According to the polio virology lab at the National Health Institute, samples of sewage water collected from Lahore and Karachi had tested positive for the virus.

The samples taken on April 12, from Lahore's Main Outfall pumping stations confirmed the presence of the polio virus.

The Prime Minister's point person on polio, Ayesha Raza Farooq, confirmed that an environmental sample from Lahore and two from Karachi have tested positive for virus.

Farooq chaired a meeting of the Prime Minister's Polio Monitoring and Coordination Cell where the information was shared with stakeholders – including the World Health Organisation (WHO) – in the country's fight against polio.

However, Farooq said she was not "too concerned about (the environmental sample testing positive in) Lahore because there are no reported cases which means a high level of immunity has developed among the population so while the virus is still circulating it is a low-grade one".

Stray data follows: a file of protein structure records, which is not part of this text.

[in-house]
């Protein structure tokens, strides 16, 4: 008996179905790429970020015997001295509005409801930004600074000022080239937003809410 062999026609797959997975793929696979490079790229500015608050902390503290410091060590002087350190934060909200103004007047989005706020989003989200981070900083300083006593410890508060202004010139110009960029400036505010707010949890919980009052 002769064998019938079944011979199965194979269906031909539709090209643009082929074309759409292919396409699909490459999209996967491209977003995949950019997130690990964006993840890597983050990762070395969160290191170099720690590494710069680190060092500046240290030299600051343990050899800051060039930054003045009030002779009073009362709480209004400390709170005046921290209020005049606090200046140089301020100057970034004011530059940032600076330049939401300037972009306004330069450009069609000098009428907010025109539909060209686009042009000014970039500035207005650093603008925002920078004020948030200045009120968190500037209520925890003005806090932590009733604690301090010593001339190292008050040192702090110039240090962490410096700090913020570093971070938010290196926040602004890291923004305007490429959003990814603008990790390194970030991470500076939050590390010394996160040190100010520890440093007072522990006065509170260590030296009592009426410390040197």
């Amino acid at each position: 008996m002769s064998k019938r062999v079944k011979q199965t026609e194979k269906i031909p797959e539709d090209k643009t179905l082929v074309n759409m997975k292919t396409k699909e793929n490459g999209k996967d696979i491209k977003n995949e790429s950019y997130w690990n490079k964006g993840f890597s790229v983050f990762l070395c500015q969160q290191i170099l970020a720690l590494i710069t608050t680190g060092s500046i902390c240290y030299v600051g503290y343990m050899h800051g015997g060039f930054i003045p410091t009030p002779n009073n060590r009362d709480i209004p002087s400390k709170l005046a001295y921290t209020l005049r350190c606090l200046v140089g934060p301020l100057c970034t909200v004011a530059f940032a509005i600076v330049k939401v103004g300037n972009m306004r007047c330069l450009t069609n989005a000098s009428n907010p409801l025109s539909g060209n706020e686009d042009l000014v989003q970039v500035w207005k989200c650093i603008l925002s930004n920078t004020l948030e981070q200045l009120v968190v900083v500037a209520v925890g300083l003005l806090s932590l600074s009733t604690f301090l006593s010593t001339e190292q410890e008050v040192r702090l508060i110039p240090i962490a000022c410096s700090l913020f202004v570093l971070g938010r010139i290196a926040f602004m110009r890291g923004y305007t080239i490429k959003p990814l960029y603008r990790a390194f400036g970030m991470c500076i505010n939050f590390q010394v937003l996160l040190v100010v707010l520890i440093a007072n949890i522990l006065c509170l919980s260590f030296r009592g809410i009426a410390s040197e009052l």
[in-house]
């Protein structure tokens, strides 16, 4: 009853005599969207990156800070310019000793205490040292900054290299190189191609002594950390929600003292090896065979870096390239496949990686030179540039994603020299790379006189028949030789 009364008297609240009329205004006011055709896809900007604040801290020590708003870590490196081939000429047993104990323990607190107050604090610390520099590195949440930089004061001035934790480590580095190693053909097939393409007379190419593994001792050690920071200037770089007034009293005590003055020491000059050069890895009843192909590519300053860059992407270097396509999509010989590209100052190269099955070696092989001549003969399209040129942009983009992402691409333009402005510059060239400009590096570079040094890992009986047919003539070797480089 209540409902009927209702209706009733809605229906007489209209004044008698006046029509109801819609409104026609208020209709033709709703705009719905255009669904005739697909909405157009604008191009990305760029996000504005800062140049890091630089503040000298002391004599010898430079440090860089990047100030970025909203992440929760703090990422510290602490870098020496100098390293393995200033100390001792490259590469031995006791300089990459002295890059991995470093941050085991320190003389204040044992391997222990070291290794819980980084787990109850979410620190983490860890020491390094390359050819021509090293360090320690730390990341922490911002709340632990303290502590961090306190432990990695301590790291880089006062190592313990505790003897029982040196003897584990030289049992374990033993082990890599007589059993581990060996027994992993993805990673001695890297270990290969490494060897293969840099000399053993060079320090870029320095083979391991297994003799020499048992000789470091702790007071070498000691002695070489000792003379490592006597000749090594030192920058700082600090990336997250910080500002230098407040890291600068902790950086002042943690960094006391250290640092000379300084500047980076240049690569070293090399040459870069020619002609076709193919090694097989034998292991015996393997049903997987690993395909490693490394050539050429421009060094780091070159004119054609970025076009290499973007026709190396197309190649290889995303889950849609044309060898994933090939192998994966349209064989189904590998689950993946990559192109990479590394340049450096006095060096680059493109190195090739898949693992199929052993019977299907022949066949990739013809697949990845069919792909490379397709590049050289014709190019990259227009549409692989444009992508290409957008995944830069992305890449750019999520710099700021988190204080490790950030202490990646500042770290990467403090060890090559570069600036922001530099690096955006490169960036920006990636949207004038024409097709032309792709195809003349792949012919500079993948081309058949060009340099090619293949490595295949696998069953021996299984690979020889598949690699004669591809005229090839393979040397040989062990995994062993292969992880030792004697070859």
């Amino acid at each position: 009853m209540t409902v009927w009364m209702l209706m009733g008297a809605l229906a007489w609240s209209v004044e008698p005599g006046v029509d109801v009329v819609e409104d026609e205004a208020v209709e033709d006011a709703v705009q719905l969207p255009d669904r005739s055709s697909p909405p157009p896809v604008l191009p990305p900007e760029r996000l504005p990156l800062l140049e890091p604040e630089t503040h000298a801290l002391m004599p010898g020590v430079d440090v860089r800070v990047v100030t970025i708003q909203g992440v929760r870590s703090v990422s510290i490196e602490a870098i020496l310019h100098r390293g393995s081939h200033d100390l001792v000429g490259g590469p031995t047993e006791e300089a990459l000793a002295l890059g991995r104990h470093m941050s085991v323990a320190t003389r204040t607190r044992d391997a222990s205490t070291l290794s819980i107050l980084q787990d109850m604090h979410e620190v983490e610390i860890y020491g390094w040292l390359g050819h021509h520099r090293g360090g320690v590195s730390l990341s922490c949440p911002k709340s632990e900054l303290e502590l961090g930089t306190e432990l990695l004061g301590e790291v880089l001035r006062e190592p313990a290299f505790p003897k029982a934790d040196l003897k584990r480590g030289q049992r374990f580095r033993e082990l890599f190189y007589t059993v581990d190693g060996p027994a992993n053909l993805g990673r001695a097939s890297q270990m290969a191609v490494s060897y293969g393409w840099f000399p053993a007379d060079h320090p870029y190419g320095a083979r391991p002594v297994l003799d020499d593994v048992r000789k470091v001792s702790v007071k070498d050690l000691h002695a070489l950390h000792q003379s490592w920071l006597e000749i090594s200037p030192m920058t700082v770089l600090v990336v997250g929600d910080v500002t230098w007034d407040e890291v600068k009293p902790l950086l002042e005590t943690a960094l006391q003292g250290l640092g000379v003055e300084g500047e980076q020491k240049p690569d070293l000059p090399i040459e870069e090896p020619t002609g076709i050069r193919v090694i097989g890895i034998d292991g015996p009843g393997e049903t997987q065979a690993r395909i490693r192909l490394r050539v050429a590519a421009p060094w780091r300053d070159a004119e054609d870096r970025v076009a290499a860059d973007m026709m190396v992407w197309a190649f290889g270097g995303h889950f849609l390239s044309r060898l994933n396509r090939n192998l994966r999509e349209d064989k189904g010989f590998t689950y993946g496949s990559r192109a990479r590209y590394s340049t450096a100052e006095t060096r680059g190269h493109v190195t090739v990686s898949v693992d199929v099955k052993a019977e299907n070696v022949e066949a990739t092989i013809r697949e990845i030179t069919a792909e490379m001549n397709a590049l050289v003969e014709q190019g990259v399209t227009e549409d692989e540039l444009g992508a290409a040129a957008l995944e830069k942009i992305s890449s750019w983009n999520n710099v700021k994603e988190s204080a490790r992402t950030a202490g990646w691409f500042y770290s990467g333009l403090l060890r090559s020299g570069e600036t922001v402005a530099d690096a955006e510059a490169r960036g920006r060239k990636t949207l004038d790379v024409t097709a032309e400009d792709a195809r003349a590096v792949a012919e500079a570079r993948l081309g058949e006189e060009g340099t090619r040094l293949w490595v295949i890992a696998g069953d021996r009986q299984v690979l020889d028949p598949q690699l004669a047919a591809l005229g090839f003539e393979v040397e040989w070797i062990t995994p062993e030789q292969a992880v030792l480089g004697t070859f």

So far, there have been 61 reported cases of polio in Pakistan this year.

The WHO decided to impose strict travel restrictions on Pakistan to prevent the possible spread of the polio virus to other countries.

Pakistan currently stands at the top in the last three polio-endemic countries in the world, which also include Nigeria and Afghanistan.

The WHO says the strain of polio virus found in Pakistan has affected as many as five countries over the past two years, becoming a serious threat to other countries.


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